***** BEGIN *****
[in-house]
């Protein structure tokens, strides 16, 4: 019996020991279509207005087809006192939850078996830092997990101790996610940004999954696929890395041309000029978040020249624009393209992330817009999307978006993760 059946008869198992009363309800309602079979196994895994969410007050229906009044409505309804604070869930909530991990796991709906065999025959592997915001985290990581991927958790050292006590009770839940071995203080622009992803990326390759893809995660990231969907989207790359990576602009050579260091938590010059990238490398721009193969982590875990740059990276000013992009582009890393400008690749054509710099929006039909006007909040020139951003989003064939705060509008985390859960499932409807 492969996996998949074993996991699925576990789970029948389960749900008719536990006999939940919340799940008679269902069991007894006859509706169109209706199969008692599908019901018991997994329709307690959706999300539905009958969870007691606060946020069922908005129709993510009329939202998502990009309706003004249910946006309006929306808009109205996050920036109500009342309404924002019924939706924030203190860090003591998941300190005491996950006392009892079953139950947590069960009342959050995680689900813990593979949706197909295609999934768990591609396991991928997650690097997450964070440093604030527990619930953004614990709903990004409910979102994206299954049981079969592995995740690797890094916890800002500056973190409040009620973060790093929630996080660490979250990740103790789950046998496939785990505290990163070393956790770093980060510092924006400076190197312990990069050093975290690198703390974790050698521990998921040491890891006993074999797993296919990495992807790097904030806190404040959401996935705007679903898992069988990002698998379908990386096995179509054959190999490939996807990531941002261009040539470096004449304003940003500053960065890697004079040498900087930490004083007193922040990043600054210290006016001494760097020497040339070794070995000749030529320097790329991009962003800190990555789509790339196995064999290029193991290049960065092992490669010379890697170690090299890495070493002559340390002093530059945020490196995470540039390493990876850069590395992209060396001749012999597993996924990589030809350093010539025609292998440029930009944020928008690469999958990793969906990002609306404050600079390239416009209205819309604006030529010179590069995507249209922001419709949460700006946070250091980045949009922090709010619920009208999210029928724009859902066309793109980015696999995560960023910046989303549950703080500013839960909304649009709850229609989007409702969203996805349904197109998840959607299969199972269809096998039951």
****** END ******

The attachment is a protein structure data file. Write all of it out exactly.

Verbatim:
[in-house]
């Protein structure tokens, strides 16, 4: 019996020991279509207005087809006192939850078996830092997990101790996610940004999954696929890395041309000029978040020249624009393209992330817009999307978006993760 059946008869198992009363309800309602079979196994895994969410007050229906009044409505309804604070869930909530991990796991709906065999025959592997915001985290990581991927958790050292006590009770839940071995203080622009992803990326390759893809995660990231969907989207790359990576602009050579260091938590010059990238490398721009193969982590875990740059990276000013992009582009890393400008690749054509710099929006039909006007909040020139951003989003064939705060509008985390859960499932409807 492969996996998949074993996991699925576990789970029948389960749900008719536990006999939940919340799940008679269902069991007894006859509706169109209706199969008692599908019901018991997994329709307690959706999300539905009958969870007691606060946020069922908005129709993510009329939202998502990009309706003004249910946006309006929306808009109205996050920036109500009342309404924002019924939706924030203190860090003591998941300190005491996950006392009892079953139950947590069960009342959050995680689900813990593979949706197909295609999934768990591609396991991928997650690097997450964070440093604030527990619930953004614990709903990004409910979102994206299954049981079969592995995740690797890094916890800002500056973190409040009620973060790093929630996080660490979250990740103790789950046998496939785990505290990163070393956790770093980060510092924006400076190197312990990069050093975290690198703390974790050698521990998921040491890891006993074999797993296919990495992807790097904030806190404040959401996935705007679903898992069988990002698998379908990386096995179509054959190999490939996807990531941002261009040539470096004449304003940003500053960065890697004079040498900087930490004083007193922040990043600054210290006016001494760097020497040339070794070995000749030529320097790329991009962003800190990555789509790339196995064999290029193991290049960065092992490669010379890697170690090299890495070493002559340390002093530059945020490196995470540039390493990876850069590395992209060396001749012999597993996924990589030809350093010539025609292998440029930009944020928008690469999958990793969906990002609306404050600079390239416009209205819309604006030529010179590069995507249209922001419709949460700006946070250091980045949009922090709010619920009208999210029928724009859902066309793109980015696999995560960023910046989303549950703080500013839960909304649009709850229609989007409702969203996805349904197109998840959607299969199972269809096998039951």